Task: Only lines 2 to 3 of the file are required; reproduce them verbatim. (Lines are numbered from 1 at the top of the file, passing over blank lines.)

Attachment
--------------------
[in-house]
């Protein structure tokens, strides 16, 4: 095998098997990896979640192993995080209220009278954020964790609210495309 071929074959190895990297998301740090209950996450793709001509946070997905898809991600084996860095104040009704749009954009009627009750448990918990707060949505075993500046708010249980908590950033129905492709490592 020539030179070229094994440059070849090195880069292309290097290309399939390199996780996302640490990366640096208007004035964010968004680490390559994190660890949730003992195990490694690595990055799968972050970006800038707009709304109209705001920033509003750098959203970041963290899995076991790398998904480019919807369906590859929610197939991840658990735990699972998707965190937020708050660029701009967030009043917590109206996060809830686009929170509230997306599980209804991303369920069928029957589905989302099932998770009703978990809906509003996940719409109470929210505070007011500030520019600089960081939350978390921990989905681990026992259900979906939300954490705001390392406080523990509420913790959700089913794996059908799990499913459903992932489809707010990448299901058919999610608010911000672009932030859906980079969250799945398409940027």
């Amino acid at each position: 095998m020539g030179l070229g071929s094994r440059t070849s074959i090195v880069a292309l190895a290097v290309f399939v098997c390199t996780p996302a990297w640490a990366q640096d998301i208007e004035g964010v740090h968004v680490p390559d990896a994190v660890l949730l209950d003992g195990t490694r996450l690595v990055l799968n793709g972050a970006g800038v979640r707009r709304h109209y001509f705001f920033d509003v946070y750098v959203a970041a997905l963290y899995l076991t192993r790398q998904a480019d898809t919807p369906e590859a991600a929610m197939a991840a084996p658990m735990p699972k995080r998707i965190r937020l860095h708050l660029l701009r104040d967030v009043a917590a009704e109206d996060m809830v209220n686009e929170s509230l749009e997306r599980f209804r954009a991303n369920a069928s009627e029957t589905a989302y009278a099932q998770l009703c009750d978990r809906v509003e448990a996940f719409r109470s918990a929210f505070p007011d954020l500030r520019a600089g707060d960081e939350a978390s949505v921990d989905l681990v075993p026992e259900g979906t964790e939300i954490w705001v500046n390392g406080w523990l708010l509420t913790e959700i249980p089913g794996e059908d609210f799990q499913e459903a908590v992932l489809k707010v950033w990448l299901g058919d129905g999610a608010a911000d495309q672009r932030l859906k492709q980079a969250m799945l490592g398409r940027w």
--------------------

């Protein structure tokens, strides 16, 4: 095998098997990896979640192993995080209220009278954020964790609210495309 071929074959190895990297998301740090209950996450793709001509946070997905898809991600084996860095104040009704749009954009009627009750448990918990707060949505075993500046708010249980908590950033129905492709490592 020539030179070229094994440059070849090195880069292309290097290309399939390199996780996302640490990366640096208007004035964010968004680490390559994190660890949730003992195990490694690595990055799968972050970006800038707009709304109209705001920033509003750098959203970041963290899995076991790398998904480019919807369906590859929610197939991840658990735990699972998707965190937020708050660029701009967030009043917590109206996060809830686009929170509230997306599980209804991303369920069928029957589905989302099932998770009703978990809906509003996940719409109470929210505070007011500030520019600089960081939350978390921990989905681990026992259900979906939300954490705001390392406080523990509420913790959700089913794996059908799990499913459903992932489809707010990448299901058919999610608010911000672009932030859906980079969250799945398409940027």
């Amino acid at each position: 095998m020539g030179l070229g071929s094994r440059t070849s074959i090195v880069a292309l190895a290097v290309f399939v098997c390199t996780p996302a990297w640490a990366q640096d998301i208007e004035g964010v740090h968004v680490p390559d990896a994190v660890l949730l209950d003992g195990t490694r996450l690595v990055l799968n793709g972050a970006g800038v979640r707009r709304h109209y001509f705001f920033d509003v946070y750098v959203a970041a997905l963290y899995l076991t192993r790398q998904a480019d898809t919807p369906e590859a991600a929610m197939a991840a084996p658990m735990p699972k995080r998707i965190r937020l860095h708050l660029l701009r104040d967030v009043a917590a009704e109206d996060m809830v209220n686009e929170s509230l749009e997306r599980f209804r954009a991303n369920a069928s009627e029957t589905a989302y009278a099932q998770l009703c009750d978990r809906v509003e448990a996940f719409r109470s918990a929210f505070p007011d954020l500030r520019a600089g707060d960081e939350a978390s949505v921990d989905l681990v075993p026992e259900g979906t964790e939300i954490w705001v500046n390392g406080w523990l708010l509420t913790e959700i249980p089913g794996e059908d609210f799990q499913e459903a908590v992932l489809k707010v950033w990448l299901g058919d129905g999610a608010a911000d495309q672009r932030l859906k492709q980079a969250m799945l490592g398409r940027w």